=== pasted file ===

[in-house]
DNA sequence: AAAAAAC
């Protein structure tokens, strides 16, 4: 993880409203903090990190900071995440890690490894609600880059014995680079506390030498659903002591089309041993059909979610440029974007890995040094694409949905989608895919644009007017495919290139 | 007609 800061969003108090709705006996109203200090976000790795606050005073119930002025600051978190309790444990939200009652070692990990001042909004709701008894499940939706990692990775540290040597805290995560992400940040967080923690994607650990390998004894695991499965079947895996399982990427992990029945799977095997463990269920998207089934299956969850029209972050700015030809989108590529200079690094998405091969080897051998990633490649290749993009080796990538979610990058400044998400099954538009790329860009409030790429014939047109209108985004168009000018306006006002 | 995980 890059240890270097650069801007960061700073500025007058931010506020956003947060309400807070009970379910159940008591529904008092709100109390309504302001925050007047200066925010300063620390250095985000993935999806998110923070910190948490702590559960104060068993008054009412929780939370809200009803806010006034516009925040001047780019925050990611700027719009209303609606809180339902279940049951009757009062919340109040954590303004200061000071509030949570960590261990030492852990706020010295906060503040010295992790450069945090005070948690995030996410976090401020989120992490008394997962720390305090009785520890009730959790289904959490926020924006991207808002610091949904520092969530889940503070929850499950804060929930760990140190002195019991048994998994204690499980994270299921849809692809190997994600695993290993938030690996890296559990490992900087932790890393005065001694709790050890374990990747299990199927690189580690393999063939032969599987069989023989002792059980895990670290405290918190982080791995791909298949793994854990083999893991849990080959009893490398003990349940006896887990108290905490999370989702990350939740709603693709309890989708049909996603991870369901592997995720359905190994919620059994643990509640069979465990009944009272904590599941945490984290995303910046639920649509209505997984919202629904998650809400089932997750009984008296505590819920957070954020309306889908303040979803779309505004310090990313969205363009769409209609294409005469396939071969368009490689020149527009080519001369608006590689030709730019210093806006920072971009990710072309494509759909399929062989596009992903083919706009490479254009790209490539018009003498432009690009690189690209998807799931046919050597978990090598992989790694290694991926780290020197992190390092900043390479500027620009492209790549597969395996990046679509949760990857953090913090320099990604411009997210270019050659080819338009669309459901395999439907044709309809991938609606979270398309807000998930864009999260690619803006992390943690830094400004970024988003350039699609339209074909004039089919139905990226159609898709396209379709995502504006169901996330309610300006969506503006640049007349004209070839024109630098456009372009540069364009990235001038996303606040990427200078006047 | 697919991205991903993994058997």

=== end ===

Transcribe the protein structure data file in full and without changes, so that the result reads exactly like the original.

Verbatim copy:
[in-house]
DNA sequence: AAAAAAC
């Protein structure tokens, strides 16, 4: 993880409203903090990190900071995440890690490894609600880059014995680079506390030498659903002591089309041993059909979610440029974007890995040094694409949905989608895919644009007017495919290139 | 007609 800061969003108090709705006996109203200090976000790795606050005073119930002025600051978190309790444990939200009652070692990990001042909004709701008894499940939706990692990775540290040597805290995560992400940040967080923690994607650990390998004894695991499965079947895996399982990427992990029945799977095997463990269920998207089934299956969850029209972050700015030809989108590529200079690094998405091969080897051998990633490649290749993009080796990538979610990058400044998400099954538009790329860009409030790429014939047109209108985004168009000018306006006002 | 995980 890059240890270097650069801007960061700073500025007058931010506020956003947060309400807070009970379910159940008591529904008092709100109390309504302001925050007047200066925010300063620390250095985000993935999806998110923070910190948490702590559960104060068993008054009412929780939370809200009803806010006034516009925040001047780019925050990611700027719009209303609606809180339902279940049951009757009062919340109040954590303004200061000071509030949570960590261990030492852990706020010295906060503040010295992790450069945090005070948690995030996410976090401020989120992490008394997962720390305090009785520890009730959790289904959490926020924006991207808002610091949904520092969530889940503070929850499950804060929930760990140190002195019991048994998994204690499980994270299921849809692809190997994600695993290993938030690996890296559990490992900087932790890393005065001694709790050890374990990747299990199927690189580690393999063939032969599987069989023989002792059980895990670290405290918190982080791995791909298949793994854990083999893991849990080959009893490398003990349940006896887990108290905490999370989702990350939740709603693709309890989708049909996603991870369901592997995720359905190994919620059994643990509640069979465990009944009272904590599941945490984290995303910046639920649509209505997984919202629904998650809400089932997750009984008296505590819920957070954020309306889908303040979803779309505004310090990313969205363009769409209609294409005469396939071969368009490689020149527009080519001369608006590689030709730019210093806006920072971009990710072309494509759909399929062989596009992903083919706009490479254009790209490539018009003498432009690009690189690209998807799931046919050597978990090598992989790694290694991926780290020197992190390092900043390479500027620009492209790549597969395996990046679509949760990857953090913090320099990604411009997210270019050659080819338009669309459901395999439907044709309809991938609606979270398309807000998930864009999260690619803006992390943690830094400004970024988003350039699609339209074909004039089919139905990226159609898709396209379709995502504006169901996330309610300006969506503006640049007349004209070839024109630098456009372009540069364009990235001038996303606040990427200078006047 | 697919991205991903993994058997």